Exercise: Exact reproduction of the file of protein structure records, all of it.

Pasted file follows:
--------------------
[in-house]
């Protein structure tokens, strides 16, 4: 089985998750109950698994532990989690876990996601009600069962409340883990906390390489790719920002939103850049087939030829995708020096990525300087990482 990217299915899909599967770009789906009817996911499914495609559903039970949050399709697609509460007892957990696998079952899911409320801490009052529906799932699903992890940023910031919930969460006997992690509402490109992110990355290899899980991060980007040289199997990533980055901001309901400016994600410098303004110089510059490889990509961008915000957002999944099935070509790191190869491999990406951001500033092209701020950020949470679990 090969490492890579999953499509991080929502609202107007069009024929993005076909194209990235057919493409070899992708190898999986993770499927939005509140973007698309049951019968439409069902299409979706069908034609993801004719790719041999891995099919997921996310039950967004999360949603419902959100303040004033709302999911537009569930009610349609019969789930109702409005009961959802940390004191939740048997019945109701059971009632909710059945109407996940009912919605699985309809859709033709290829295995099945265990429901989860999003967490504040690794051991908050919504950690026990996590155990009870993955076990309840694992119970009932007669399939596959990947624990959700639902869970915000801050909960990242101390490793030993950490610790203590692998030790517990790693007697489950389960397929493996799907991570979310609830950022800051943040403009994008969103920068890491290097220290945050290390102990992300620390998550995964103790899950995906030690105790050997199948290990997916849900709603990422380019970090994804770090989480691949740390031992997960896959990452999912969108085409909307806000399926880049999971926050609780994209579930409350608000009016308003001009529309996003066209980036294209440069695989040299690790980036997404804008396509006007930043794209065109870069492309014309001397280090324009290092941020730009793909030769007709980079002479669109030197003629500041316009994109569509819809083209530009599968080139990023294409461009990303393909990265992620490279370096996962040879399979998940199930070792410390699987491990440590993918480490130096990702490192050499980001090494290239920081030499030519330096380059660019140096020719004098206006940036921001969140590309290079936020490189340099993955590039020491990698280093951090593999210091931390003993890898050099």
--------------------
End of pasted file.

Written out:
[in-house]
């Protein structure tokens, strides 16, 4: 089985998750109950698994532990989690876990996601009600069962409340883990906390390489790719920002939103850049087939030829995708020096990525300087990482 990217299915899909599967770009789906009817996911499914495609559903039970949050399709697609509460007892957990696998079952899911409320801490009052529906799932699903992890940023910031919930969460006997992690509402490109992110990355290899899980991060980007040289199997990533980055901001309901400016994600410098303004110089510059490889990509961008915000957002999944099935070509790191190869491999990406951001500033092209701020950020949470679990 090969490492890579999953499509991080929502609202107007069009024929993005076909194209990235057919493409070899992708190898999986993770499927939005509140973007698309049951019968439409069902299409979706069908034609993801004719790719041999891995099919997921996310039950967004999360949603419902959100303040004033709302999911537009569930009610349609019969789930109702409005009961959802940390004191939740048997019945109701059971009632909710059945109407996940009912919605699985309809859709033709290829295995099945265990429901989860999003967490504040690794051991908050919504950690026990996590155990009870993955076990309840694992119970009932007669399939596959990947624990959700639902869970915000801050909960990242101390490793030993950490610790203590692998030790517990790693007697489950389960397929493996799907991570979310609830950022800051943040403009994008969103920068890491290097220290945050290390102990992300620390998550995964103790899950995906030690105790050997199948290990997916849900709603990422380019970090994804770090989480691949740390031992997960896959990452999912969108085409909307806000399926880049999971926050609780994209579930409350608000009016308003001009529309996003066209980036294209440069695989040299690790980036997404804008396509006007930043794209065109870069492309014309001397280090324009290092941020730009793909030769007709980079002479669109030197003629500041316009994109569509819809083209530009599968080139990023294409461009990303393909990265992620490279370096996962040879399979998940199930070792410390699987491990440590993918480490130096990702490192050499980001090494290239920081030499030519330096380059660019140096020719004098206006940036921001969140590309290079936020490189340099993955590039020491990698280093951090593999210091931390003993890898050099």